Facebook Fights US Government Demand to Break Messenger Encryption in Criminal Case

Discussion in 'Politics, Religion, Social Issues' started by MacRumors, Aug 18, 2018.

  1. MacRumors macrumors bot


    Apr 12, 2001

    Facebook is contesting a demand from the U.S. government that it break the encryption of its popular Messenger app so that law enforcement can listen in to a suspect's conversations as part of an ongoing investigation into the MS-13 gang.

    The U.S. Department of Justice's demand is in relation to a case proceeding in a federal court in California that is currently under seal, so public files are unavailable. However, Reuters' sources said the judge in the case heard arguments on Tuesday on a government motion to hold Facebook in contempt of court for refusing to carry out the surveillance request.

    Facebook says it can only comply with the government's request if it rewrites the code relied upon by all its users to remove encryption or else hacks the government's current target, according to Reuters.

    Legal experts differed over whether the government would likely be able to force Facebook to comply. However, if the government gets its way in the case, experts say the precedent could allow it to make similar arguments to force other tech companies to compromise their encrypted communications services.

    Messaging platforms like Signal, Telegram, Facebook's WhatsApp and Apple's iMessage all use end-to-end encryption that prevents communications between sender and recipient from being accessed by anyone else, including the service providers.

    Tech companies have pushed back against previous attempts by authorities to break encryption methods, such as the FBI's request that Apple help it hack into the iPhone owned by Syed Farook, one of the shooters in the December 2015 attacks in San Bernardino.

    In February 2016, a U.S. federal judge ordered Apple to help the FBI, but Apple opposed the order in an open letter penned by Tim Cook, who said the FBI's request would set a "dangerous precedent" with serious implications for the future of smartphone encryption.

    Apple's dispute with the FBI ended on March 28, 2016 after the government found an alternate way to access the data on the iPhone with the help of a private contractor and withdrew the lawsuit.

    Note: Due to the political nature of the discussion regarding this topic, the discussion thread is located in our Politics, Religion, Social Issues forum. All forum members and site visitors are welcome to read and follow the thread, but posting is limited to forum members with at least 100 posts.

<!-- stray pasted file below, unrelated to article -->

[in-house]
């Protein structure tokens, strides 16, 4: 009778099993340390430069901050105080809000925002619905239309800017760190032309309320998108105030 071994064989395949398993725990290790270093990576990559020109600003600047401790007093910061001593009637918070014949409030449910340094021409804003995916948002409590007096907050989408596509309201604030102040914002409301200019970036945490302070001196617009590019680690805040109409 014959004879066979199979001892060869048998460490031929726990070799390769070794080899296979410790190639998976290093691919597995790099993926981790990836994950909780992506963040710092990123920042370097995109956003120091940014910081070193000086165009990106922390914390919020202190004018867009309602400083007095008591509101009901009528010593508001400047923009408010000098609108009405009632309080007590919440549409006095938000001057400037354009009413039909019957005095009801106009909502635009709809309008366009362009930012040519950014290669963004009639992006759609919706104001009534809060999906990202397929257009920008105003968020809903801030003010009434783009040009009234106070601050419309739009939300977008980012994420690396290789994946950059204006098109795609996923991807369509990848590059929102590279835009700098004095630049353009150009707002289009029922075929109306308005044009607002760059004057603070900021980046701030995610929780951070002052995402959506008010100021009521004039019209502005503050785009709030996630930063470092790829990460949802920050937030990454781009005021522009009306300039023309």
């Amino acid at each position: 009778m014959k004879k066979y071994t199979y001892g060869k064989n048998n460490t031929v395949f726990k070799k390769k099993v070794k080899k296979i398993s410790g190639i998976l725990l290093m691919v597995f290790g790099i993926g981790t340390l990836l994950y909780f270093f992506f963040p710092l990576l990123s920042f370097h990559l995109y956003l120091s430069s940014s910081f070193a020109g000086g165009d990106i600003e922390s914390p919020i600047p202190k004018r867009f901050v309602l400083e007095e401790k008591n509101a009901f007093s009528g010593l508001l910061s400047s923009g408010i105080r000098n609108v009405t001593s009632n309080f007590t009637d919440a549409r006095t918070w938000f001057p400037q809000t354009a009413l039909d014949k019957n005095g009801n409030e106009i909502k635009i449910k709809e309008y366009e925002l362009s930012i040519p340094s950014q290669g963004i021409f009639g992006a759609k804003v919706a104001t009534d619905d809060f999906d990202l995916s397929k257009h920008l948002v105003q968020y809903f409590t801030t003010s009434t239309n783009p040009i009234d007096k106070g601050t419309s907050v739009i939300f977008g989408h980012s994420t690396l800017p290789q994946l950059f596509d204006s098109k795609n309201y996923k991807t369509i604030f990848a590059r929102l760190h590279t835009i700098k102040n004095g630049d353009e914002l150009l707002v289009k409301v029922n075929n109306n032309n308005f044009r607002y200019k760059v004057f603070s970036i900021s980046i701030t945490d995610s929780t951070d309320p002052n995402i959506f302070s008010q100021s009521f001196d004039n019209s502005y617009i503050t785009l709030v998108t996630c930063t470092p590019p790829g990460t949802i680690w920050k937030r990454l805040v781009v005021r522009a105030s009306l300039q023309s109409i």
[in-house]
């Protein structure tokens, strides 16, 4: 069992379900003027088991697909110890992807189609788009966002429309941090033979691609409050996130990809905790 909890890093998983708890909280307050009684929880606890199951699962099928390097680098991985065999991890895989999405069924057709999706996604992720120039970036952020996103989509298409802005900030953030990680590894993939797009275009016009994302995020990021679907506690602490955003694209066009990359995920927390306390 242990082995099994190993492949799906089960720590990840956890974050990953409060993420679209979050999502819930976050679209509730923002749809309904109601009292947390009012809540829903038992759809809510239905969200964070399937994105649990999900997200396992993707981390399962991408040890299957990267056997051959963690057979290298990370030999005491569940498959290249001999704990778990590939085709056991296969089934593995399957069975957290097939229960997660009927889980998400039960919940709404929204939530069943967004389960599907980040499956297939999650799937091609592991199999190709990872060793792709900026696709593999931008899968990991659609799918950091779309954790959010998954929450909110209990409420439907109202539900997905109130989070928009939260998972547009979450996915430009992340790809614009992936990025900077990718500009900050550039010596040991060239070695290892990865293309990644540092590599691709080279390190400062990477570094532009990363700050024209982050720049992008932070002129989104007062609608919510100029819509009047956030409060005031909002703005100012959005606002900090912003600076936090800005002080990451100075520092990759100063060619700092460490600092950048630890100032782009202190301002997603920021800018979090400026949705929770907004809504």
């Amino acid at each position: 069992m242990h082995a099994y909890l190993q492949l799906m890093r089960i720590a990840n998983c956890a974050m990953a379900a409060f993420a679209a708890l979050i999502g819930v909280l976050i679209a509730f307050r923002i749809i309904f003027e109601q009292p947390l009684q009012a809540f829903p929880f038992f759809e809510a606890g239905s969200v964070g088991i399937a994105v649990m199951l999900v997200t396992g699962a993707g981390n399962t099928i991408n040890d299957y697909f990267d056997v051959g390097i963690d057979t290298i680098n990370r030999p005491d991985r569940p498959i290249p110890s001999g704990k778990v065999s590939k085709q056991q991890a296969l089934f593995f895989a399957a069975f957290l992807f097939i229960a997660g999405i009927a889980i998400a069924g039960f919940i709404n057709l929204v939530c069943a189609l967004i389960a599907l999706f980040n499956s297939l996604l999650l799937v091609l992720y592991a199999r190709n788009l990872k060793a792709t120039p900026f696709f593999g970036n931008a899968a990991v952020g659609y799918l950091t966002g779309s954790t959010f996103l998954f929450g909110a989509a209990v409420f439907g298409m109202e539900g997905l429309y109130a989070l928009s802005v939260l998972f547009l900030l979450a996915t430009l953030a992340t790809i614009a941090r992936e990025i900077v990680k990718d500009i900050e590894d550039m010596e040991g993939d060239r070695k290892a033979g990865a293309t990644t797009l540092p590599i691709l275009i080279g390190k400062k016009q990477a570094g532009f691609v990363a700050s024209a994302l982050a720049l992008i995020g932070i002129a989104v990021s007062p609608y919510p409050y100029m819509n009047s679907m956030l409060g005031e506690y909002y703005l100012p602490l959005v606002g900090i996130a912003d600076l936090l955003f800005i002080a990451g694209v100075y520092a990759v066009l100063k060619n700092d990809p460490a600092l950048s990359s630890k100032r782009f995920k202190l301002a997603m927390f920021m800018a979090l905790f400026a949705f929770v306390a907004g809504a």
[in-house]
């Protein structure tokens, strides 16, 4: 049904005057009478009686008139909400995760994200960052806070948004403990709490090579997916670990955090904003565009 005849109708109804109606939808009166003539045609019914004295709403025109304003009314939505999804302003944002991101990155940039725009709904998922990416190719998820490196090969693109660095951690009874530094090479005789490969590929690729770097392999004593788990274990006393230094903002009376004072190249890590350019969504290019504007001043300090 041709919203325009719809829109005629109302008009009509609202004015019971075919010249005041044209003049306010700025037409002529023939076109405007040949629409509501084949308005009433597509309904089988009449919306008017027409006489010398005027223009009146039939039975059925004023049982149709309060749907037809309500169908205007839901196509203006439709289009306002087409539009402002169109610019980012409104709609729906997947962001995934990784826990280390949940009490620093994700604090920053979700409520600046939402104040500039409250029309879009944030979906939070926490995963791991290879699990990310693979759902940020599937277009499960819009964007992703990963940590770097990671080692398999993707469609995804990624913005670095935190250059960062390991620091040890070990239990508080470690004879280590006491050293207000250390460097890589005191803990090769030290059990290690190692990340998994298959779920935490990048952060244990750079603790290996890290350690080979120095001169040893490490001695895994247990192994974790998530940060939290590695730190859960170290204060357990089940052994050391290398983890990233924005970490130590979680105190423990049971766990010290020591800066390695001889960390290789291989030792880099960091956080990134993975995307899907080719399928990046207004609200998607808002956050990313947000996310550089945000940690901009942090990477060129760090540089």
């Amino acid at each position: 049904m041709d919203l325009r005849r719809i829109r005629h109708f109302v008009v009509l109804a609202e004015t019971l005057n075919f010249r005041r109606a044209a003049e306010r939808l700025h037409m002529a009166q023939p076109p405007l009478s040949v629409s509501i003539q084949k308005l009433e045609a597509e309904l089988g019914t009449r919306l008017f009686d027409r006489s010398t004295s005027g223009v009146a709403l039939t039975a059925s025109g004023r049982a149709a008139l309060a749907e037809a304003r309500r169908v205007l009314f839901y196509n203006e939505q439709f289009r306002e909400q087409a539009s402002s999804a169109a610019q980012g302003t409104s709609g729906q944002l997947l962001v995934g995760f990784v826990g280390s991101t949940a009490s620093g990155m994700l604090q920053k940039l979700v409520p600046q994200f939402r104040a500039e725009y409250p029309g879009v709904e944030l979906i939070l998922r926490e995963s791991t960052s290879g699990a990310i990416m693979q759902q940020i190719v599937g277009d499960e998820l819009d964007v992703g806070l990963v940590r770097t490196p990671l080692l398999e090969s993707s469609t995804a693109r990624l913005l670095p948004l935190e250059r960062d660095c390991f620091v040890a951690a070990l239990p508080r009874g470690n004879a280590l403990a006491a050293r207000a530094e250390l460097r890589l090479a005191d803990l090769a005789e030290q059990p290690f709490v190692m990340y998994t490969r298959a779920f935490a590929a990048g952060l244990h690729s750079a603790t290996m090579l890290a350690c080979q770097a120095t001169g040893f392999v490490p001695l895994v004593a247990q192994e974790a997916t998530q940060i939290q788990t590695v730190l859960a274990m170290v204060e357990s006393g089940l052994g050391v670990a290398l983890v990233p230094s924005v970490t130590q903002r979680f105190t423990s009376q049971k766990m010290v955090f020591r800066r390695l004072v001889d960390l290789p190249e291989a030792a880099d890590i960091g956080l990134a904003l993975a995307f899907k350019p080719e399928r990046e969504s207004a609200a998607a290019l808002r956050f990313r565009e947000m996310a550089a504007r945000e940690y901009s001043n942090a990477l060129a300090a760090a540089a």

Article Link: Facebook Fights US Government Demand to Break Messenger Encryption in Criminal Case
  2. Kabeyun macrumors 68020


    Mar 27, 2004
    Eastern USA
    Opinions will obviously vary here, but one can’t support Apple in the San Bernardino shooter case and not back Facebook in this case. Or vice versa.
  3. keysofanxiety macrumors G3


    Nov 23, 2011
    After Facebook’s recent privacy scandal they are desperate to regain users’ trust. As a result this now means that they’ll be fighting these sorts of points ardently when they might not have before.

    It’s good to see a positive effect rise from their misconduct.
  4. BuddyTronic macrumors 6502a

    Jul 11, 2008
    If encryption is outlawed, only outlaws will have encryption.
  5. Kabeyun macrumors 68020


    Mar 27, 2004
    Eastern USA
    Maybe. But remember Facebook supported Apple in the encryption case and is part of the Reform Surveillance Coalition. So this position isn’t new.
  6. JosephAW macrumors 68020


    May 14, 2012
    I don't believe any of this. They probably already have them access years ago, this is just a publicity stunt between the government and FB that they agreeded to behind closed doors in order to feign a fight that they are trying to protect user's privacy.
  7. Pakaku macrumors 68020


    Aug 29, 2009
    Somehow I really doubt the Department of Justice would agree to hindering their own work just for the sake of helping a social media network look good...
  8. 4jasontv macrumors 68000

    Jul 31, 2011
    Do we still have the second amendment or did I miss something?
  9. I7guy macrumors Core


    Nov 30, 2013
    Gotta be in it to win it
    I'm supporting the stance, the government is entitled to get the messages, and decrypt them on their own, but don't create back doors. We all know where that would go.